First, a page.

Mention Goodreads to an author and you’re likely to get a response like, “Oh, I don’t know. I’ve heard people are mean over there. I think I’ll pass.”
As a longtime user of Goodreads, both as a reader and an author, I’ve seen my share of skirmishes, but the problem, in my humble opinion, lies with misusing Goodreads. For those thinking of braving the waters, here are some basic Dos and Don’ts:
Do use Goodreads as a reader.
There are a variety of ways to do this. Social readers can find discussion threads on all sorts of genres, authors, and books. You can become a fan of your favorite author and even sign up to participate in live chats (assuming those authors schedule chats).
Readers can also list and catalogue books in a variety of ways, including “Want to read,” “Read,” and “Currently reading.”
Shelving is another method Goodreads provides for cataloguing and organizing books. Some of us stick to more mundane shelf names (such as “Southern Fiction”), while others get quite creative (such as “OMG-SQUEE-BEST-BOOKS-EVER”). As long as you stay away from personal insults or threats, feel free to exercise your shelf-naming creativity any way you like.
Do claim your Author Profile.
Authors often seem surprised to see their book(s) hanging out on Goodreads, but anyone can add a book to Goodreads. In fact, I recently noticed one of my short stories appearing within hours of publishing on Amazon. I’m not sure if this is a new feature or just a fluke, but either way, I think it’s safe to say if you publish on Amazon, your books will end up on Goodreads, whether added by you, or someone else.
When you find your book on Goodreads, your name will provide a live link to the Author Profile page, which you can then “claim” as yours by scrolling to the bottom where it says, “Is this you? Let us know,” and clicking. Once your author profile is claimed, you can add your bio, contact links, book trailers, and blog entries. If you already have a blog elsewhere, you can link that blog to your Goodreads blog and it will automatically post your entries to Goodreads.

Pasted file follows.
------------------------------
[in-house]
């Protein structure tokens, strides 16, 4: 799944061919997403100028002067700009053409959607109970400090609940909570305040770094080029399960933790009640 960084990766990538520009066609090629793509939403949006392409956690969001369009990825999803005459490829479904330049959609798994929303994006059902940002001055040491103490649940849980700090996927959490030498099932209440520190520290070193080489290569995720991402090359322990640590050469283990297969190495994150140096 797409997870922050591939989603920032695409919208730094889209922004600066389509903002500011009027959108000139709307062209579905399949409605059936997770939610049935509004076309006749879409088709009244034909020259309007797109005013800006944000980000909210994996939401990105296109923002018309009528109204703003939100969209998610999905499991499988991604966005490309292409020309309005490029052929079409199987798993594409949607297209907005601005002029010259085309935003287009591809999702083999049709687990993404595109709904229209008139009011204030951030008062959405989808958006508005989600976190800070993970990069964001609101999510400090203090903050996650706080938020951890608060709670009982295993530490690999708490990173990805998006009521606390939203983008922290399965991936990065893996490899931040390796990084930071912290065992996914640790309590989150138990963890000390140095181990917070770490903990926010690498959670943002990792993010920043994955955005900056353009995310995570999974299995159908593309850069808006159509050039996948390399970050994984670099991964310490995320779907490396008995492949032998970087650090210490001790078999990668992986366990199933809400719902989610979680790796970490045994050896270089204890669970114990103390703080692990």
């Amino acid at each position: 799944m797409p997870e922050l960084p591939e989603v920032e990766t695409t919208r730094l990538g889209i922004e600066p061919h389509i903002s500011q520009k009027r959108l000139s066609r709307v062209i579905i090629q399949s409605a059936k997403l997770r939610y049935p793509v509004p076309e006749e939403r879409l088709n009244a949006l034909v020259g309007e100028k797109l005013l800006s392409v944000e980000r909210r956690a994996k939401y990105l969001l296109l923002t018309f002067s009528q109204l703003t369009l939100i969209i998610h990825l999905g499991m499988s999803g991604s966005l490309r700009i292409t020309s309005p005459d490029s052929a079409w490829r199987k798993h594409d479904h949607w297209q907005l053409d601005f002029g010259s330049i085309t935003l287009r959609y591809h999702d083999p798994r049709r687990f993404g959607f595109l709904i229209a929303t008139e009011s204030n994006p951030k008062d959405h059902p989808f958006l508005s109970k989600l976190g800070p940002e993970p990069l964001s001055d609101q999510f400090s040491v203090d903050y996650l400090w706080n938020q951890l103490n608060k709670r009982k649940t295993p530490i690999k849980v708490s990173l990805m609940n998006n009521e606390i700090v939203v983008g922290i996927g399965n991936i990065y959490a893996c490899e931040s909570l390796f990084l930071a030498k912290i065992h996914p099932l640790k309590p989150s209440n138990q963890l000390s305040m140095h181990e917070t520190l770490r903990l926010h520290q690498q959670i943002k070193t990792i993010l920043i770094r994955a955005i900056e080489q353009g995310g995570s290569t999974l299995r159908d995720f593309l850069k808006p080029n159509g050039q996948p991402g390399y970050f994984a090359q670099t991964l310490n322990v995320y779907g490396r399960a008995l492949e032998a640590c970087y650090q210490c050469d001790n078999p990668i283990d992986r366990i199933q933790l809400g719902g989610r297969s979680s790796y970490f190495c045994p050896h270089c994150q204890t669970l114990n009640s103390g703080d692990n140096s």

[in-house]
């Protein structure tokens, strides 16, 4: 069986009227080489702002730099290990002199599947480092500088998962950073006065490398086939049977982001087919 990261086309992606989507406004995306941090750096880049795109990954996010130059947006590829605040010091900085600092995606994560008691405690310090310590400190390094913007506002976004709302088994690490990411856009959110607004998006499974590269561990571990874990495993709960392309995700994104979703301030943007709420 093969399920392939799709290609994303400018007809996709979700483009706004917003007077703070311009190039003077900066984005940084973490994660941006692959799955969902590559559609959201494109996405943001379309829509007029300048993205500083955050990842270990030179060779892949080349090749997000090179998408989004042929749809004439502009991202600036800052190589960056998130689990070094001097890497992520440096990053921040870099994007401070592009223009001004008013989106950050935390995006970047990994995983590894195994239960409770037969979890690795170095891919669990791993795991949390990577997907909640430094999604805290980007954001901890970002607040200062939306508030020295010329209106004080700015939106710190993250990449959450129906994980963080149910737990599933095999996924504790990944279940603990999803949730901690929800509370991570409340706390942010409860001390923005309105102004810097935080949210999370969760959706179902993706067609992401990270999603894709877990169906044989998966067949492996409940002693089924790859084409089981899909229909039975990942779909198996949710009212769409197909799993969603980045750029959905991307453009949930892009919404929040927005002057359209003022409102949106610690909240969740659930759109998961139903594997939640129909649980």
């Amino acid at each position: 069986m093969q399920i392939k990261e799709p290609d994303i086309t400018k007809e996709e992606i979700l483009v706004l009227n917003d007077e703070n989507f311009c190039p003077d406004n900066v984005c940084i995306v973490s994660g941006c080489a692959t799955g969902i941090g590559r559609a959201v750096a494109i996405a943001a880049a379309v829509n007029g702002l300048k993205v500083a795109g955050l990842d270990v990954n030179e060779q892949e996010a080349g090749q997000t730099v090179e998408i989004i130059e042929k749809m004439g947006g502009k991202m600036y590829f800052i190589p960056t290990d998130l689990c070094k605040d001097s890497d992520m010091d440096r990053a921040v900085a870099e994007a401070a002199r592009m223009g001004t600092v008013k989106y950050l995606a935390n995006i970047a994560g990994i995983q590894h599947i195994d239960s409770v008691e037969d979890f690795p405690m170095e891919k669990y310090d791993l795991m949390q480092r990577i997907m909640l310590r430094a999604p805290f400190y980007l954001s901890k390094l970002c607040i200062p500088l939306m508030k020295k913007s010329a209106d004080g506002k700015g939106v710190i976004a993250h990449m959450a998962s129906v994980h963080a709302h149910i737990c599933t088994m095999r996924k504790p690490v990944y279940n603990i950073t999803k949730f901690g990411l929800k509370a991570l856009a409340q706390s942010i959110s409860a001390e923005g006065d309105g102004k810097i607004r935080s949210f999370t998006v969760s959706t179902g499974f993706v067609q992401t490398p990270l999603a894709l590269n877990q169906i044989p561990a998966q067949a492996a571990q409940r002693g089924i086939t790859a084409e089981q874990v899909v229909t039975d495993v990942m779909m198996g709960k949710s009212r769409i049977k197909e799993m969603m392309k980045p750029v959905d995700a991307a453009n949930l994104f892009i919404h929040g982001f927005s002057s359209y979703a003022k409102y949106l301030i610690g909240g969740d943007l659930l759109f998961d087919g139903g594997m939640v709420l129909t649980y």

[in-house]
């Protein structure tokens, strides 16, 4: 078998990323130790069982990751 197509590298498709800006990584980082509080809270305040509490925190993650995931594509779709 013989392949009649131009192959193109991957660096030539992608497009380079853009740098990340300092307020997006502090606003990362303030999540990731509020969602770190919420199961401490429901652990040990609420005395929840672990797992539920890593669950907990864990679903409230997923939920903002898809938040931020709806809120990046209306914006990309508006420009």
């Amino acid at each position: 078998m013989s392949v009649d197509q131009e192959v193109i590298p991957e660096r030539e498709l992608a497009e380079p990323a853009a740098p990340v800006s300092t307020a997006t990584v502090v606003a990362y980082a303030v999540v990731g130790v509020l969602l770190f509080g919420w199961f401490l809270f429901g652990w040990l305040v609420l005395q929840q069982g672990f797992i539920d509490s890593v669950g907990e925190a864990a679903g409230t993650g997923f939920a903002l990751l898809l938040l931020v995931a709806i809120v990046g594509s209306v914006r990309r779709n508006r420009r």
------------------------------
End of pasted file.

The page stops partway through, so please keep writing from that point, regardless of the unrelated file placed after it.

You’ll also be given the opportunity to start a question and answer session, allowing readers to post questions regarding your writing process. You pick and choose which questions you want to answer, and those are the ones that will post.
There is also the ability to do giveaways on Goodreads. This is a very popular feature.
Goodreads also offers advertising. Something to keep in mind when advertising on Goodreads: It’s a very different experience than advertising with BookBub, BookSends, KB&T, and similar sites. Those sites “blast” your book out via emails and social media for a quick jump in sales. Goodreads, on the other hand, does not require a promotional reduction in price, and does not blast the book out via social media or otherwise. Instead, when your target audience searches for books on Goodreads, yours comes up in the search.
I think of it as moving my book from the back shelf to the front table, where it can be seen. As people mark your book as “To read,” or shelve it as “Southern Fiction,” their friends see it, too, resulting in slow but steady exposure that builds over time.
Don’t send mass spam to friends and fans asking them to read your book. For one thing, it doesn’t work (how many of you open spam email?). For another, it annoys people and is a quick way to find yourself unfriended and blocked.
Don’t add your own book to Listopia Lists. Leave that to your readers. No one likes a braggart.
Don’t engage in review swaps, Listopia List swaps, or other methods for gaming the system. Such agreements are easily spotted, and do much more harm than good. Have patience and the reviews will come.
Don’t join reader groups as a way to market your book. Join reader groups to meet interesting people and discuss books. Join promotional groups (there are many) to promote.
Don’t argue with reviewers. Not only is it unprofessional, but it will discourage others from reviewing, or even purchasing, your book.
Used correctly, Goodreads is a fun place for readers and a valuable tool for authors. Used incorrectly, it can become an author’s worst nightmare. The key is in separating the two uses and respecting the boundaries.